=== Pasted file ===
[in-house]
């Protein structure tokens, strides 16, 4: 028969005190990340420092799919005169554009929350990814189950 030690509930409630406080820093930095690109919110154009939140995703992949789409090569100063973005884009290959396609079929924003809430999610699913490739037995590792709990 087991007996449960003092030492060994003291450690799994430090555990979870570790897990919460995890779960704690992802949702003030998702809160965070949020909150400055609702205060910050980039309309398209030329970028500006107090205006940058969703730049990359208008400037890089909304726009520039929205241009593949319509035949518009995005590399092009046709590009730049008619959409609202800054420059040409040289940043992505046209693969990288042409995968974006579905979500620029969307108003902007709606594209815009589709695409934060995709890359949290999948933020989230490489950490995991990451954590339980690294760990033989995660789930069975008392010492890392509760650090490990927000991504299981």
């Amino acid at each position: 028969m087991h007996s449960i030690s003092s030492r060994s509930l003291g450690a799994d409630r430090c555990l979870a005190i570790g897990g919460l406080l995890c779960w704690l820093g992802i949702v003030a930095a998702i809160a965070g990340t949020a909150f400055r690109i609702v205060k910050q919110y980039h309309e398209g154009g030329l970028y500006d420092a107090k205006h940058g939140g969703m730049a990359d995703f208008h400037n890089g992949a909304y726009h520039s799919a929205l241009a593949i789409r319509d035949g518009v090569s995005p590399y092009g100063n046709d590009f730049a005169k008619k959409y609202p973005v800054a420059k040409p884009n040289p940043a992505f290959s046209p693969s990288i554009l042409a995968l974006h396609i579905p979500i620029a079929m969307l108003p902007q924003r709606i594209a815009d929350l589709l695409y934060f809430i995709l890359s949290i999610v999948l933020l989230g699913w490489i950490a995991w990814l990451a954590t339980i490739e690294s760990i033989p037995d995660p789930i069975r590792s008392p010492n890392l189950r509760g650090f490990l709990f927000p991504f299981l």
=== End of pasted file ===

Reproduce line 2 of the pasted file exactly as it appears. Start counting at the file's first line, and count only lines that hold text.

């Protein structure tokens, strides 16, 4: 028969005190990340420092799919005169554009929350990814189950 030690509930409630406080820093930095690109919110154009939140995703992949789409090569100063973005884009290959396609079929924003809430999610699913490739037995590792709990 087991007996449960003092030492060994003291450690799994430090555990979870570790897990919460995890779960704690992802949702003030998702809160965070949020909150400055609702205060910050980039309309398209030329970028500006107090205006940058969703730049990359208008400037890089909304726009520039929205241009593949319509035949518009995005590399092009046709590009730049008619959409609202800054420059040409040289940043992505046209693969990288042409995968974006579905979500620029969307108003902007709606594209815009589709695409934060995709890359949290999948933020989230490489950490995991990451954590339980690294760990033989995660789930069975008392010492890392509760650090490990927000991504299981």